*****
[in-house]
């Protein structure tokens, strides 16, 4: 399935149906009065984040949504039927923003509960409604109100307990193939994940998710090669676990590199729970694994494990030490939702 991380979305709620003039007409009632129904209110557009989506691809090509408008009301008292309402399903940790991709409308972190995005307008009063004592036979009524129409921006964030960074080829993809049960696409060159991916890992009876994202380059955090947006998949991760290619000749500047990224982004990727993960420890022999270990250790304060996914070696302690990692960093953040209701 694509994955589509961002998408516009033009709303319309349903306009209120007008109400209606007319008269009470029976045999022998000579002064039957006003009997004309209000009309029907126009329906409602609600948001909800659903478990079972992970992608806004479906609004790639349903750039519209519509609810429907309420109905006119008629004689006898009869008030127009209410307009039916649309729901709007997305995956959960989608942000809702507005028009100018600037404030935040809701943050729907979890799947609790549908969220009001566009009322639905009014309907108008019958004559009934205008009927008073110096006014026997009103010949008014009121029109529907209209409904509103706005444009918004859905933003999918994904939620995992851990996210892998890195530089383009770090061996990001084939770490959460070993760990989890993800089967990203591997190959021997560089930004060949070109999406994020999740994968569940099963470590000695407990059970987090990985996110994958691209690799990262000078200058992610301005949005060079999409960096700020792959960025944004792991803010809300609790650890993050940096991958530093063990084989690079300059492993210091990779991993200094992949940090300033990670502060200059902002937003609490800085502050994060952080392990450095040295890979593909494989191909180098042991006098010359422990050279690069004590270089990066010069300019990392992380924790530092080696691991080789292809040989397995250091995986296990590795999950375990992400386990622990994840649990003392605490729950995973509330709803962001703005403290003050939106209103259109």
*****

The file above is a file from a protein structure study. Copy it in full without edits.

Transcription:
[in-house]
């Protein structure tokens, strides 16, 4: 399935149906009065984040949504039927923003509960409604109100307990193939994940998710090669676990590199729970694994494990030490939702 991380979305709620003039007409009632129904209110557009989506691809090509408008009301008292309402399903940790991709409308972190995005307008009063004592036979009524129409921006964030960074080829993809049960696409060159991916890992009876994202380059955090947006998949991760290619000749500047990224982004990727993960420890022999270990250790304060996914070696302690990692960093953040209701 694509994955589509961002998408516009033009709303319309349903306009209120007008109400209606007319008269009470029976045999022998000579002064039957006003009997004309209000009309029907126009329906409602609600948001909800659903478990079972992970992608806004479906609004790639349903750039519209519509609810429907309420109905006119008629004689006898009869008030127009209410307009039916649309729901709007997305995956959960989608942000809702507005028009100018600037404030935040809701943050729907979890799947609790549908969220009001566009009322639905009014309907108008019958004559009934205008009927008073110096006014026997009103010949008014009121029109529907209209409904509103706005444009918004859905933003999918994904939620995992851990996210892998890195530089383009770090061996990001084939770490959460070993760990989890993800089967990203591997190959021997560089930004060949070109999406994020999740994968569940099963470590000695407990059970987090990985996110994958691209690799990262000078200058992610301005949005060079999409960096700020792959960025944004792991803010809300609790650890993050940096991958530093063990084989690079300059492993210091990779991993200094992949940090300033990670502060200059902002937003609490800085502050994060952080392990450095040295890979593909494989191909180098042991006098010359422990050279690069004590270089990066010069300019990392992380924790530092080696691991080789292809040989397995250091995986296990590795999950375990992400386990622990994840649990003392605490729950995973509330709803962001703005403290003050939106209103259109």